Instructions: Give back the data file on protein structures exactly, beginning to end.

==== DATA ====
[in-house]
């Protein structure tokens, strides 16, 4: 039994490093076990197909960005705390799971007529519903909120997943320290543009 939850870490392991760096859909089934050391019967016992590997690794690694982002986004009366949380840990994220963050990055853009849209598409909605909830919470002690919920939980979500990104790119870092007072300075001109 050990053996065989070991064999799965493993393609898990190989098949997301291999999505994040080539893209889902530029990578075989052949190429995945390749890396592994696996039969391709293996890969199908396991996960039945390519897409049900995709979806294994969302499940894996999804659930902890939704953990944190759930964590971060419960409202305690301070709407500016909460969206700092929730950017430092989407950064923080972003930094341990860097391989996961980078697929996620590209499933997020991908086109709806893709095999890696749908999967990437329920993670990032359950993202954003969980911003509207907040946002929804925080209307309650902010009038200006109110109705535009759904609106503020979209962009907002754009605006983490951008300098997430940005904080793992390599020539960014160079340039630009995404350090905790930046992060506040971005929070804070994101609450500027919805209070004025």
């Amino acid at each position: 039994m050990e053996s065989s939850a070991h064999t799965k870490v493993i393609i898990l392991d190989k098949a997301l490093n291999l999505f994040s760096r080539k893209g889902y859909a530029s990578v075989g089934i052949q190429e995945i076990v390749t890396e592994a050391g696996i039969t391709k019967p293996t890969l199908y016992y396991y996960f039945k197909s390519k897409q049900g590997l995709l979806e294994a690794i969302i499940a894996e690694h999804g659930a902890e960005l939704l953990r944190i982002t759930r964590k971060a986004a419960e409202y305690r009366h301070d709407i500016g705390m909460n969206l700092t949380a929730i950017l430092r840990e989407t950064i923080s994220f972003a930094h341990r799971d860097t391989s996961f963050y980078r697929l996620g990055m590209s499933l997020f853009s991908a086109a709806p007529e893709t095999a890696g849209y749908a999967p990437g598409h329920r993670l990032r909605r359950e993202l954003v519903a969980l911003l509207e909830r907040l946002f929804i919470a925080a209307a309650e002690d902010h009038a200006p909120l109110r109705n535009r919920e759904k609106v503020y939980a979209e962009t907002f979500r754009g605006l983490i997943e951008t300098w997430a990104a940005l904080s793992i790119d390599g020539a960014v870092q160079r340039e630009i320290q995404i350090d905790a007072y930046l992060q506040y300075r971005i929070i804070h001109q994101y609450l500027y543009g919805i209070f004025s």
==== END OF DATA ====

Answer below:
[in-house]
């Protein structure tokens, strides 16, 4: 039994490093076990197909960005705390799971007529519903909120997943320290543009 939850870490392991760096859909089934050391019967016992590997690794690694982002986004009366949380840990994220963050990055853009849209598409909605909830919470002690919920939980979500990104790119870092007072300075001109 050990053996065989070991064999799965493993393609898990190989098949997301291999999505994040080539893209889902530029990578075989052949190429995945390749890396592994696996039969391709293996890969199908396991996960039945390519897409049900995709979806294994969302499940894996999804659930902890939704953990944190759930964590971060419960409202305690301070709407500016909460969206700092929730950017430092989407950064923080972003930094341990860097391989996961980078697929996620590209499933997020991908086109709806893709095999890696749908999967990437329920993670990032359950993202954003969980911003509207907040946002929804925080209307309650902010009038200006109110109705535009759904609106503020979209962009907002754009605006983490951008300098997430940005904080793992390599020539960014160079340039630009995404350090905790930046992060506040971005929070804070994101609450500027919805209070004025």
């Amino acid at each position: 039994m050990e053996s065989s939850a070991h064999t799965k870490v493993i393609i898990l392991d190989k098949a997301l490093n291999l999505f994040s760096r080539k893209g889902y859909a530029s990578v075989g089934i052949q190429e995945i076990v390749t890396e592994a050391g696996i039969t391709k019967p293996t890969l199908y016992y396991y996960f039945k197909s390519k897409q049900g590997l995709l979806e294994a690794i969302i499940a894996e690694h999804g659930a902890e960005l939704l953990r944190i982002t759930r964590k971060a986004a419960e409202y305690r009366h301070d709407i500016g705390m909460n969206l700092t949380a929730i950017l430092r840990e989407t950064i923080s994220f972003a930094h341990r799971d860097t391989s996961f963050y980078r697929l996620g990055m590209s499933l997020f853009s991908a086109a709806p007529e893709t095999a890696g849209y749908a999967p990437g598409h329920r993670l990032r909605r359950e993202l954003v519903a969980l911003l509207e909830r907040l946002f929804i919470a925080a209307a309650e002690d902010h009038a200006p909120l109110r109705n535009r919920e759904k609106v503020y939980a979209e962009t907002f979500r754009g605006l983490i997943e951008t300098w997430a990104a940005l904080s793992i790119d390599g020539a960014v870092q160079r340039e630009i320290q995404i350090d905790a007072y930046l992060q506040y300075r971005i929070i804070h001109q994101y609450l500027y543009g919805i209070f004025s």